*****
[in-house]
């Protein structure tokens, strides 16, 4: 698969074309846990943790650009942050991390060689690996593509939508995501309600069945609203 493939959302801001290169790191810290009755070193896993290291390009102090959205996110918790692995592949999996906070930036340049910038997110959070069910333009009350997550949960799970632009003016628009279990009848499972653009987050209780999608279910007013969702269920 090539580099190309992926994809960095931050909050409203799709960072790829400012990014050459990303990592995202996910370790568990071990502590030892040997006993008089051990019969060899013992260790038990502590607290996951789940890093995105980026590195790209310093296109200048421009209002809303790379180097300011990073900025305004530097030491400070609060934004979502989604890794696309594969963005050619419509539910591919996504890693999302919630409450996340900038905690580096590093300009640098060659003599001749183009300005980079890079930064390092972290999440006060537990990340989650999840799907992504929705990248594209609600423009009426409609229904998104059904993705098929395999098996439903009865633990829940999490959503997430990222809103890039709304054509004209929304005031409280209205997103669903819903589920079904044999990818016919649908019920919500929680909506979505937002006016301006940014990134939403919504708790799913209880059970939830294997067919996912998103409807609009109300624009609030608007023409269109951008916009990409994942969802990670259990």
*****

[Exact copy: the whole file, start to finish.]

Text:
[in-house]
């Protein structure tokens, strides 16, 4: 698969074309846990943790650009942050991390060689690996593509939508995501309600069945609203 493939959302801001290169790191810290009755070193896993290291390009102090959205996110918790692995592949999996906070930036340049910038997110959070069910333009009350997550949960799970632009003016628009279990009848499972653009987050209780999608279910007013969702269920 090539580099190309992926994809960095931050909050409203799709960072790829400012990014050459990303990592995202996910370790568990071990502590030892040997006993008089051990019969060899013992260790038990502590607290996951789940890093995105980026590195790209310093296109200048421009209002809303790379180097300011990073900025305004530097030491400070609060934004979502989604890794696309594969963005050619419509539910591919996504890693999302919630409450996340900038905690580096590093300009640098060659003599001749183009300005980079890079930064390092972290999440006060537990990340989650999840799907992504929705990248594209609600423009009426409609229904998104059904993705098929395999098996439903009865633990829940999490959503997430990222809103890039709304054509004209929304005031409280209205997103669903819903589920079904044999990818016919649908019920919500929680909506979505937002006016301006940014990134939403919504708790799913209880059970939830294997067919996912998103409807609009109300624009609030608007023409269109951008916009990409994942969802990670259990």